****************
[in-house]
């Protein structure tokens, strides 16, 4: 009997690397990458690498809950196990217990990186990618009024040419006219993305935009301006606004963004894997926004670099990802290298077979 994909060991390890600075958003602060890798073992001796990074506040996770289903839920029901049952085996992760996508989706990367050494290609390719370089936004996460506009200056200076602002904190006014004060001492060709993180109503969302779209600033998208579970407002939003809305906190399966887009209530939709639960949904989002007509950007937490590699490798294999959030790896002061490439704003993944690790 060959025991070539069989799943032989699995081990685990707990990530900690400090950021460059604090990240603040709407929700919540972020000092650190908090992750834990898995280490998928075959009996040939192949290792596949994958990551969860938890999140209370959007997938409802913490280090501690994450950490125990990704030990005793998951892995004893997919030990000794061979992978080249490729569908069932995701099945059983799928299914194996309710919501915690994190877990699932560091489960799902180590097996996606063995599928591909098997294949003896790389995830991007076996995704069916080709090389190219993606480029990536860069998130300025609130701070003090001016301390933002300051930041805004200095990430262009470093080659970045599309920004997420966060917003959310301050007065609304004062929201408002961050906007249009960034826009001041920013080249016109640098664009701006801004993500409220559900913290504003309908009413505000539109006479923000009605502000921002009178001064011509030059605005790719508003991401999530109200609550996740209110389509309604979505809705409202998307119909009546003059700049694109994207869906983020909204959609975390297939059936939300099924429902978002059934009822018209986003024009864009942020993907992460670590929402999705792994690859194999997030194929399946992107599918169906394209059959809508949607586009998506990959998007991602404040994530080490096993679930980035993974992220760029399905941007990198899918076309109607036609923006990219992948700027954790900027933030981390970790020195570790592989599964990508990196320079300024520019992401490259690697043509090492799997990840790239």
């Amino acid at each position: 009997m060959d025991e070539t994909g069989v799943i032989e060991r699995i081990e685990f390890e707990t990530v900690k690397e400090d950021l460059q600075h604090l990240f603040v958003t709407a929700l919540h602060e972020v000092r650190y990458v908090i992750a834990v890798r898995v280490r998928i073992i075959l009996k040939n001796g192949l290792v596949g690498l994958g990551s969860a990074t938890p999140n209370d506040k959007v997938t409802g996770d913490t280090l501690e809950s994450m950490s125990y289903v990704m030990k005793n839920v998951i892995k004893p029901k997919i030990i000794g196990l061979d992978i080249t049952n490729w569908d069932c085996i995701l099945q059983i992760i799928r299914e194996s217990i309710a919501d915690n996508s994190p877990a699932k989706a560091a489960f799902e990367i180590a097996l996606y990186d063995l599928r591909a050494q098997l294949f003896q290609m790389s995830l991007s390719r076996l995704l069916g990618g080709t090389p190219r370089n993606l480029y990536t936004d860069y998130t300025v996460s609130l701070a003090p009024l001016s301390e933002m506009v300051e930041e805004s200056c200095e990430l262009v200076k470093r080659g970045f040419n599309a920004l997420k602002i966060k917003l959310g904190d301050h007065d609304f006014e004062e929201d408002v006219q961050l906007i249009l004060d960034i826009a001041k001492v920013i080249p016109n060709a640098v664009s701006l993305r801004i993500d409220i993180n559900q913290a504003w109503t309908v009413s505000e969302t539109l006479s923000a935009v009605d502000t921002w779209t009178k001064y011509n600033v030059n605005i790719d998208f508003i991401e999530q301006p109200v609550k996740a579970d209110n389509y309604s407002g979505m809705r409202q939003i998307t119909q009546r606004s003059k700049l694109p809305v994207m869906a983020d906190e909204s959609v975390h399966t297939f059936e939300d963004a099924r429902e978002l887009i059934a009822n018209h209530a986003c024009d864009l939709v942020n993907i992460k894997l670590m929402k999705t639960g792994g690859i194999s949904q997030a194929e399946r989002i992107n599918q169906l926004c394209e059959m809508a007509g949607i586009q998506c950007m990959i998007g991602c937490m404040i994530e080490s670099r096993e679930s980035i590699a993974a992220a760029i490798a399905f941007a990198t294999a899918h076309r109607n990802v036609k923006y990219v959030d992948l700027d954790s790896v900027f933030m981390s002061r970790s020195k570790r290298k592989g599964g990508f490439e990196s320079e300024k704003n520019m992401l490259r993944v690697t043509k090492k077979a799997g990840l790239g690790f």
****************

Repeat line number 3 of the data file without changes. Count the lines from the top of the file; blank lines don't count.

């Amino acid at each position: 009997m060959d025991e070539t994909g069989v799943i032989e060991r699995i081990e685990f390890e707990t990530v900690k690397e400090d950021l460059q600075h604090l990240f603040v958003t709407a929700l919540h602060e972020v000092r650190y990458v908090i992750a834990v890798r898995v280490r998928i073992i075959l009996k040939n001796g192949l290792v596949g690498l994958g990551s969860a990074t938890p999140n209370d506040k959007v997938t409802g996770d913490t280090l501690e809950s994450m950490s125990y289903v990704m030990k005793n839920v998951i892995k004893p029901k997919i030990i000794g196990l061979d992978i080249t049952n490729w569908d069932c085996i995701l099945q059983i992760i799928r299914e194996s217990i309710a919501d915690n996508s994190p877990a699932k989706a560091a489960f799902e990367i180590a097996l996606y990186d063995l599928r591909a050494q098997l294949f003896q290609m790389s995830l991007s390719r076996l995704l069916g990618g080709t090389p190219r370089n993606l480029y990536t936004d860069y998130t300025v996460s609130l701070a003090p009024l001016s301390e933002m506009v300051e930041e805004s200056c200095e990430l262009v200076k470093r080659g970045f040419n599309a920004l997420k602002i966060k917003l959310g904190d301050h007065d609304f006014e004062e929201d408002v006219q961050l906007i249009l004060d960034i826009a001041k001492v920013i080249p016109n060709a640098v664009s701006l993305r801004i993500d409220i993180n559900q913290a504003w109503t309908v009413s505000e969302t539109l006479s923000a935009v009605d502000t921002w779209t009178k001064y011509n600033v030059n605005i790719d998208f508003i991401e999530q301006p109200v609550k996740a579970d209110n389509y309604s407002g979505m809705r409202q939003i998307t119909q009546r606004s003059k700049l694109p809305v994207m869906a983020d906190e909204s959609v975390h399966t297939f059936e939300d963004a099924r429902e978002l887009i059934a009822n018209h209530a986003c024009d864009l939709v942020n993907i992460k894997l670590m929402k999705t639960g792994g690859i194999s949904q997030a194929e399946r989002i992107n599918q169906l926004c394209e059959m809508a007509g949607i586009q998506c950007m990959i998007g991602c937490m404040i994530e080490s670099r096993e679930s980035i590699a993974a992220a760029i490798a399905f941007a990198t294999a899918h076309r109607n990802v036609k923006y990219v959030d992948l700027d954790s790896v900027f933030m981390s002061r970790s020195k570790r290298k592989g599964g990508f490439e990196s320079e300024k704003n520019m992401l490259r993944v690697t043509k090492k077979a799997g990840l790239g690790f």